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'''Lecture 3'''. Dynamical models; cruise control example revisited; introduction to On-Off and PID controllers 
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-
 
+
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'''Lecture 4'''. Review of Laplace transforms; impulse response; convolution;
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-
 
+
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'''Lab 1'''. Introduction to SIMULINK environment and real-time data acquisition.
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| align ="left" | Franklin Ch 2, Appendix A; Astrom Ch 1;
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-
 
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-
|-
+
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| align ="left" | Week 3. February 7
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| align ="left" | Feb 10. Second payment deadline
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| align ="left" | '''Lecture 5'''. Block diagrams; modeling examples; electromechanical systems;
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-
 
+
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'''Lecture 6'''. Uses of feedback; robustness against parameter variation; creating inversion via feedback;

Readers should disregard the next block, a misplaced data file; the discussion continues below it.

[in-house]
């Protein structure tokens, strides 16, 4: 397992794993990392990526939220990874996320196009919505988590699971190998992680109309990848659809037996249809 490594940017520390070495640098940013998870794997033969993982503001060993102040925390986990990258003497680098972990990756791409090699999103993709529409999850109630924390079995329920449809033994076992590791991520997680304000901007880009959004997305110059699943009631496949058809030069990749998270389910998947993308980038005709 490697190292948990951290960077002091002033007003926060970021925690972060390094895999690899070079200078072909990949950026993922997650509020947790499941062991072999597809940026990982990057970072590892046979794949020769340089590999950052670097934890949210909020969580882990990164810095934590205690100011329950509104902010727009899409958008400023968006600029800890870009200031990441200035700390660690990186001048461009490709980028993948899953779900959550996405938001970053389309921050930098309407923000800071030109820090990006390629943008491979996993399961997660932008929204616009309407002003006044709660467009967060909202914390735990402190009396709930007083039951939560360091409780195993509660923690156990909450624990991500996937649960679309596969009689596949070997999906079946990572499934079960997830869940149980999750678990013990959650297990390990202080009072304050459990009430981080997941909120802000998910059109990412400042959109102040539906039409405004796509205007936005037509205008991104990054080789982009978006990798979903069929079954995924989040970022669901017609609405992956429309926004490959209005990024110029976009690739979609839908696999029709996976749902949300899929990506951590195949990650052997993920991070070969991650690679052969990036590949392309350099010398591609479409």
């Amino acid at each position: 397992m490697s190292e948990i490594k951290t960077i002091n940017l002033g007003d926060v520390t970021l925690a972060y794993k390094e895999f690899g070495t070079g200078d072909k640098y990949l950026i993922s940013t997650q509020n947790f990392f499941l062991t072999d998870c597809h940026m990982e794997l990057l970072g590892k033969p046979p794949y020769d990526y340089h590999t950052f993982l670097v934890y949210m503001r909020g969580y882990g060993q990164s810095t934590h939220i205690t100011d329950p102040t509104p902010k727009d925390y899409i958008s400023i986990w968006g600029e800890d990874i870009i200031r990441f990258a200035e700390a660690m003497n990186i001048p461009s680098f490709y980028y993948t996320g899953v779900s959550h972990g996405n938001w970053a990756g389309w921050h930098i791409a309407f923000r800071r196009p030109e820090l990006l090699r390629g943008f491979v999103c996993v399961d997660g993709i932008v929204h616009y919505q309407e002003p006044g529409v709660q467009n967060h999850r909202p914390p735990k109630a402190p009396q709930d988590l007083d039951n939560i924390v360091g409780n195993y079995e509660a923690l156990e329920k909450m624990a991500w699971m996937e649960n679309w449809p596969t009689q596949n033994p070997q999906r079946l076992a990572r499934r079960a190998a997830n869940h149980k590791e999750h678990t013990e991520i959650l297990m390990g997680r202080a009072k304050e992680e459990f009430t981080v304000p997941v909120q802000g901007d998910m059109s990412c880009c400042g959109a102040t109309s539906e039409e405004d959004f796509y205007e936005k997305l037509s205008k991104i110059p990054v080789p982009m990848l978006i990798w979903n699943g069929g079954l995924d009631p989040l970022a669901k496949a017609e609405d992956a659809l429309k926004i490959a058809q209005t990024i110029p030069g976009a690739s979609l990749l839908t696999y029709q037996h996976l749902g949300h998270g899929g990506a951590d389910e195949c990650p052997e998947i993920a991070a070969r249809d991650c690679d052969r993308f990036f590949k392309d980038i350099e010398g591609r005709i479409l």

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-
 
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'''Lab 2'''. Modeling systems and control in SIMULINK. Cruise control and water tank systems.
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| align ="left" | Franklin Ch 2; Oppenheim Sec 11.2;
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-
|-
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| align ="left" | Week 4. February 14
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| align ="left" | Feb 16. Eid Milad-un-Nabi
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| align ="left" | '''Lecture 7'''. Second order models of electrical and mechanical systems; rational transfer functions; poles and zeros;
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-
 
+
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+
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'''Lecture 8.''' Dynamic response. Unit impulse, step and ramp responses of first order systems; impulse and unit responses of second order system; damping ratio, natural frequency, Q-factor of 2nd order systems; effects of pole positions in the complex plane;